Enormous police and emergency resources are devoted to alcohol problems, but largely to mopping up after the trouble has occurred.

No-one can convincingly contest that, in Australian society, the problems from alcohol are much greater than the problems from cannabis.

But what is not taken into account is that this is not just a matter of alcohol being more widely used and available. It also reflects differences in intrinsic harmfulness – in terms of health problems, casualties and social harms.

In a 2010 study published in The Lancet, expert ratings of the harmfulness of 20 psychoactive substances on 16 different criteria, including harm to others as well to as to the substance user, gave alcohol the highest score (72 out of 100). The score for cannabis was 20.

In other words, cannabis use certainly carries the risk of harms, but not on anything like the scale of alcohol. One example of alcohol’s special capacity for harm is that of all the drugs, legal and illegal, it has the clearest causal relation to violence.

Time to reconsider

Given such findings, it makes sense to re-examine policies about both drugs. Is the current prohibition system the best solution for cannabis, given that it is clearly not very effective?

Would a controlled legal market, with sellers who can lose their license if they don’t follow the rules, give governments better control over access to cannabis? In such a system, a licensed seller should have something at stake, such as losing their license selling to the underaged.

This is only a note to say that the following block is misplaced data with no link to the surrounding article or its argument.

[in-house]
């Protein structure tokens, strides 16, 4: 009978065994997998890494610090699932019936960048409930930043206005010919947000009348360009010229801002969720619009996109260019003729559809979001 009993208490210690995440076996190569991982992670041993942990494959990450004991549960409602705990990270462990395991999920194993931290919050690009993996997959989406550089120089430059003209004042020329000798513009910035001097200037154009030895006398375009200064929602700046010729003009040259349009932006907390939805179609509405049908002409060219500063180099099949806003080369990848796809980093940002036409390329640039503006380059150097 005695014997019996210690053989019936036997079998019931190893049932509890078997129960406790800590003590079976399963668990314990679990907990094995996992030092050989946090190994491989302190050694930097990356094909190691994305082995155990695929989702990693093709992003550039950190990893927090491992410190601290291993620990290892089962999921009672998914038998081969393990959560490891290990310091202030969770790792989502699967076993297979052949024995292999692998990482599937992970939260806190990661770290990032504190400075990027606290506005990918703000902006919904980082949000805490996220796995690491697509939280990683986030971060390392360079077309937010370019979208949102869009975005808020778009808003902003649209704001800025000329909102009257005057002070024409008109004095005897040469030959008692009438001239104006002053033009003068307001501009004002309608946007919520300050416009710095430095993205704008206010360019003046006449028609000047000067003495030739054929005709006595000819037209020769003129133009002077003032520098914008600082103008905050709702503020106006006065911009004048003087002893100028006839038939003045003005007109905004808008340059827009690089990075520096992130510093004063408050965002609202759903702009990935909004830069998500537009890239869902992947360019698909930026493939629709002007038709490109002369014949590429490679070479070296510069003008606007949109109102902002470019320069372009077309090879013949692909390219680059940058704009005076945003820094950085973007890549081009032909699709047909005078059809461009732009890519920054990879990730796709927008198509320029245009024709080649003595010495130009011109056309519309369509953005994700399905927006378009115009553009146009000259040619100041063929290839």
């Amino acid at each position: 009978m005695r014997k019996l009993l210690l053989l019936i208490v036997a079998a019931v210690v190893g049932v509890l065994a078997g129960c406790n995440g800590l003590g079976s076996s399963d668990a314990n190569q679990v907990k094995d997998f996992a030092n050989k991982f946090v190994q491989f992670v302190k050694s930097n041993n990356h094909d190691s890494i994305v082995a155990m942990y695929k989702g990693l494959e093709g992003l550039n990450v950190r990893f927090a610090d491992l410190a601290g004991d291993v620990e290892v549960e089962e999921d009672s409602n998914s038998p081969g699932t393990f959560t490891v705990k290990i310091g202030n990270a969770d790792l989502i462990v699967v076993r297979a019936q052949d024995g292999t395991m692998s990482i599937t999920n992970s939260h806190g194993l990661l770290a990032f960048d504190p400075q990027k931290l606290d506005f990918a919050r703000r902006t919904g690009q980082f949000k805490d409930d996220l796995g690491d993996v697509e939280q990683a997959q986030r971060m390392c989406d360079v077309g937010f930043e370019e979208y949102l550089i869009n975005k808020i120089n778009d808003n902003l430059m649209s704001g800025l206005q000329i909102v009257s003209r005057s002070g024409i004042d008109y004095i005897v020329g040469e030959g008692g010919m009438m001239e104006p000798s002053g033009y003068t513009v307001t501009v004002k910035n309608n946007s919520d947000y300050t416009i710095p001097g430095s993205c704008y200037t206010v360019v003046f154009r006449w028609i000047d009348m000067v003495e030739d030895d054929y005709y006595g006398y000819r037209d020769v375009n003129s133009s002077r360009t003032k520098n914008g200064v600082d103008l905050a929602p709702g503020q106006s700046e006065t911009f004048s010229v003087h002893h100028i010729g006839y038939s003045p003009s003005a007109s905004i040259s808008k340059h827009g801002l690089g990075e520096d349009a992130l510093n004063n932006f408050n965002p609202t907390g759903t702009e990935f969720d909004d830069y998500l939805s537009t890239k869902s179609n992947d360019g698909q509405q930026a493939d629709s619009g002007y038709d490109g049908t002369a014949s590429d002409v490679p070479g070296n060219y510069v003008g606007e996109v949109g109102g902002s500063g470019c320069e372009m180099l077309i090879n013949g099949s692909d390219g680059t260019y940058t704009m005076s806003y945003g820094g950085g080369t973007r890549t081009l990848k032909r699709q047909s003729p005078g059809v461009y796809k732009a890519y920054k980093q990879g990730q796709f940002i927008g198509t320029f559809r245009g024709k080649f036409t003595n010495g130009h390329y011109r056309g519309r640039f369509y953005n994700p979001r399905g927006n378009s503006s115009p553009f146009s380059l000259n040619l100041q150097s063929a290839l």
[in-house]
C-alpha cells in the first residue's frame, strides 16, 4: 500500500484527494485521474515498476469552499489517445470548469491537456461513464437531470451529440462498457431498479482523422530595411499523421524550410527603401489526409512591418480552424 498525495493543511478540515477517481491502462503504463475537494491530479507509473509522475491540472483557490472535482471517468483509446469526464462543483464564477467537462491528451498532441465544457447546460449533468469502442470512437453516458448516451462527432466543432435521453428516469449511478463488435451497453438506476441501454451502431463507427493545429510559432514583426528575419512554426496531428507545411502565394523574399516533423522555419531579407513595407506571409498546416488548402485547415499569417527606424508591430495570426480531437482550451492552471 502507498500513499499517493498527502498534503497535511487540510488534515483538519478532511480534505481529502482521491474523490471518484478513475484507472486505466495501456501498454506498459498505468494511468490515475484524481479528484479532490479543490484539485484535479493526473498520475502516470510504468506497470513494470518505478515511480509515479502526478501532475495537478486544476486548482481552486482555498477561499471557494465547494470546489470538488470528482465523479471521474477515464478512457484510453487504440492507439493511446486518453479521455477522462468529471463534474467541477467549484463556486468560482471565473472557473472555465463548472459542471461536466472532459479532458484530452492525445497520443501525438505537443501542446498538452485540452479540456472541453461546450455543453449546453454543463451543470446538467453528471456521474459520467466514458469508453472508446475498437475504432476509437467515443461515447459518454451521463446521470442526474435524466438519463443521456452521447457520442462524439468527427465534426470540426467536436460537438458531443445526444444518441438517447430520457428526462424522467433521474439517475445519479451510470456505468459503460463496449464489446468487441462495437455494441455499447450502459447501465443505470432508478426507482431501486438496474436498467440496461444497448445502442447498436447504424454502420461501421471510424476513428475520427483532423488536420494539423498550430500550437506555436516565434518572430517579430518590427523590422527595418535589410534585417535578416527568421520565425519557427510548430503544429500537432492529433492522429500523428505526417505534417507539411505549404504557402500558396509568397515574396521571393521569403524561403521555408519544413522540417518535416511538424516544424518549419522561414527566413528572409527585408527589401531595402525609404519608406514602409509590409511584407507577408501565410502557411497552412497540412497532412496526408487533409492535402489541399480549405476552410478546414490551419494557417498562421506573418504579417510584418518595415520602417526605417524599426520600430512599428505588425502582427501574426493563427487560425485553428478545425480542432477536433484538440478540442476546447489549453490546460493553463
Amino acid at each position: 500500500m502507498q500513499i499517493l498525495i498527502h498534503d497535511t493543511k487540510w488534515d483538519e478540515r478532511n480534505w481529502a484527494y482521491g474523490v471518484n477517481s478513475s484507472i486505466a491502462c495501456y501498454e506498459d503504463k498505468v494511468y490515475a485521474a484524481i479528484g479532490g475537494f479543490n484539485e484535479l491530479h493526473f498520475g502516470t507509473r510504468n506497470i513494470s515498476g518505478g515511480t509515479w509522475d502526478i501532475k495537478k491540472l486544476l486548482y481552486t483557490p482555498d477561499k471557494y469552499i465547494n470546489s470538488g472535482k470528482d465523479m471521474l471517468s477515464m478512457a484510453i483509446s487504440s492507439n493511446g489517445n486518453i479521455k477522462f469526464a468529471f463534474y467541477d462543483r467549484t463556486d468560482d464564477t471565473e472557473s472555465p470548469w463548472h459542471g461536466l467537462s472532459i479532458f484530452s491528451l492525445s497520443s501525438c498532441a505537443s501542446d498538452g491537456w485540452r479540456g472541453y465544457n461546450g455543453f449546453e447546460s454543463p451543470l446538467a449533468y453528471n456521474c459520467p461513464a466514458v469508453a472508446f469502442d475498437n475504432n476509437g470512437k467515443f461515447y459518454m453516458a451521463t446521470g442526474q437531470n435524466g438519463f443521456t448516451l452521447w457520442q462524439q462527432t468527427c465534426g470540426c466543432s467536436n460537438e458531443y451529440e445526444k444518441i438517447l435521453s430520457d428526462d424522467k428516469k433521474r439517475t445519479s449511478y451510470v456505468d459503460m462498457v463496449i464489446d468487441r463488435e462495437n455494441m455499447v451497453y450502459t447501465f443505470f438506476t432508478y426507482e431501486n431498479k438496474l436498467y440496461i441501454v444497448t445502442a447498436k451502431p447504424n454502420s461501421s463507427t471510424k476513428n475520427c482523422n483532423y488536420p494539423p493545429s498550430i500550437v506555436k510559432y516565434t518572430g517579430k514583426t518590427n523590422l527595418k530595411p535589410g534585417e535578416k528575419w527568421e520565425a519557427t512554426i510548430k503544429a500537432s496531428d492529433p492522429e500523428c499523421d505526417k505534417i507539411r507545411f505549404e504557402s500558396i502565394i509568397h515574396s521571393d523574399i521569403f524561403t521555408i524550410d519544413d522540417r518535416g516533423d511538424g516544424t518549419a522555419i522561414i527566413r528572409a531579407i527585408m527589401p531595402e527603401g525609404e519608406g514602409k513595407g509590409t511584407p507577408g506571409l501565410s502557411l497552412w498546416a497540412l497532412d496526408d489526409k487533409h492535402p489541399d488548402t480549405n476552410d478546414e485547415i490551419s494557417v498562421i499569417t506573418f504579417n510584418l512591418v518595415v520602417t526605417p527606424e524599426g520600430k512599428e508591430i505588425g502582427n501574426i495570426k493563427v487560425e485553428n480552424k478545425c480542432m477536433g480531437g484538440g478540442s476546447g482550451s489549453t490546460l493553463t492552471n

These questions are currently being seriously tackled in places such as Colorado and Washington state in the United States and Uruguay. Surely, the time has come for them to be tackled in Australia.

It’s also time to look again at alcohol laws in Australia. A century ago, there was a clear recognition of the serious problems Australia had with alcohol. And there were serious and successful efforts to bring down rates of problems from alcohol.

The Victorian government, for instance, bought out the licenses of half the pubs in the state, eliminating the most problematic sellers. With a combination of social movements and regulation - along with an economic depression – alcohol consumption per capita was reduced to one-quarter of what it is today.

There was a long reaction against that era – for generations, no Australian politician has wanted to be thought to be a wowser. In the process, the substantial problems associated with alcohol were forgotten or ignored, so that national competition policies, for instance, have treated alcohol as just another consumer product.

Promoting alcohol: hook ‘em in with loss leaders

Alcohol is not only widely available, but also actively promoted, for instance, along with cricket or footy on free television. And politicians have bowed to the commercial interests involved, often ignoring alcohol’s public health impacts.